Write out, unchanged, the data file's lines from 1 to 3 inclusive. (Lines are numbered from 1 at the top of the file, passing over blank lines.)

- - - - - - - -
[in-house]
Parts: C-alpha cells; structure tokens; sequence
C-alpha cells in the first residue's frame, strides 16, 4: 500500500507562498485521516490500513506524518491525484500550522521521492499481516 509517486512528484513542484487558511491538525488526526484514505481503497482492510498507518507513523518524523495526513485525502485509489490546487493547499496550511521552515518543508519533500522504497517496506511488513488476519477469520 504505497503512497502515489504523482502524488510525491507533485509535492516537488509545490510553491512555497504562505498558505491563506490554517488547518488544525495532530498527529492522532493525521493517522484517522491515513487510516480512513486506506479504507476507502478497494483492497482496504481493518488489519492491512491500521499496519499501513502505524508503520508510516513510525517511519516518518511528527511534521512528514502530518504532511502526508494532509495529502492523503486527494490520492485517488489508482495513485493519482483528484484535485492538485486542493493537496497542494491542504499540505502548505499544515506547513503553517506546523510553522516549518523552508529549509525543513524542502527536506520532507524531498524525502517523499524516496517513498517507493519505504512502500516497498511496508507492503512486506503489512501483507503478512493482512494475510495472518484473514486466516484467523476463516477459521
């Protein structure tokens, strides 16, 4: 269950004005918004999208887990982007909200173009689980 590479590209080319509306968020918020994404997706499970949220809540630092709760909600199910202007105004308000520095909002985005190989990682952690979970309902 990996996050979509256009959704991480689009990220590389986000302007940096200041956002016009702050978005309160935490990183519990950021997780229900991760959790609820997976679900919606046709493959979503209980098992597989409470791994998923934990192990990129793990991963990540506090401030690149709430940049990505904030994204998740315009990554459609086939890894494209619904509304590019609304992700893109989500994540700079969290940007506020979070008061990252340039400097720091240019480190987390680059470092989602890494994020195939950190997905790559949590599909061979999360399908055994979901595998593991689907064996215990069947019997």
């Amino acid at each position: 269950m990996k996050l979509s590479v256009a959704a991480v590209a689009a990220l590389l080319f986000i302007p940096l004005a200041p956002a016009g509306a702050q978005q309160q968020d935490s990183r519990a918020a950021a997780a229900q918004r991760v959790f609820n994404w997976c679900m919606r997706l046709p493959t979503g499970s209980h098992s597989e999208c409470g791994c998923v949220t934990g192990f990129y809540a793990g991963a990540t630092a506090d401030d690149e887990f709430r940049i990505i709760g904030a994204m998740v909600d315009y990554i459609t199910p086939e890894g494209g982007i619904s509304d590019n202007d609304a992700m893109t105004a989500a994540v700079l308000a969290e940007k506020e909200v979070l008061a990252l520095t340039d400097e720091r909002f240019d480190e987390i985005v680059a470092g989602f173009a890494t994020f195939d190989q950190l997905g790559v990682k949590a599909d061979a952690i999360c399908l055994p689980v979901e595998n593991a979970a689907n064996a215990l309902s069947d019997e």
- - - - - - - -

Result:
[in-house]
Parts: C-alpha cells; structure tokens; sequence
C-alpha cells in the first residue's frame, strides 16, 4: 500500500507562498485521516490500513506524518491525484500550522521521492499481516 509517486512528484513542484487558511491538525488526526484514505481503497482492510498507518507513523518524523495526513485525502485509489490546487493547499496550511521552515518543508519533500522504497517496506511488513488476519477469520 504505497503512497502515489504523482502524488510525491507533485509535492516537488509545490510553491512555497504562505498558505491563506490554517488547518488544525495532530498527529492522532493525521493517522484517522491515513487510516480512513486506506479504507476507502478497494483492497482496504481493518488489519492491512491500521499496519499501513502505524508503520508510516513510525517511519516518518511528527511534521512528514502530518504532511502526508494532509495529502492523503486527494490520492485517488489508482495513485493519482483528484484535485492538485486542493493537496497542494491542504499540505502548505499544515506547513503553517506546523510553522516549518523552508529549509525543513524542502527536506520532507524531498524525502517523499524516496517513498517507493519505504512502500516497498511496508507492503512486506503489512501483507503478512493482512494475510495472518484473514486466516484467523476463516477459521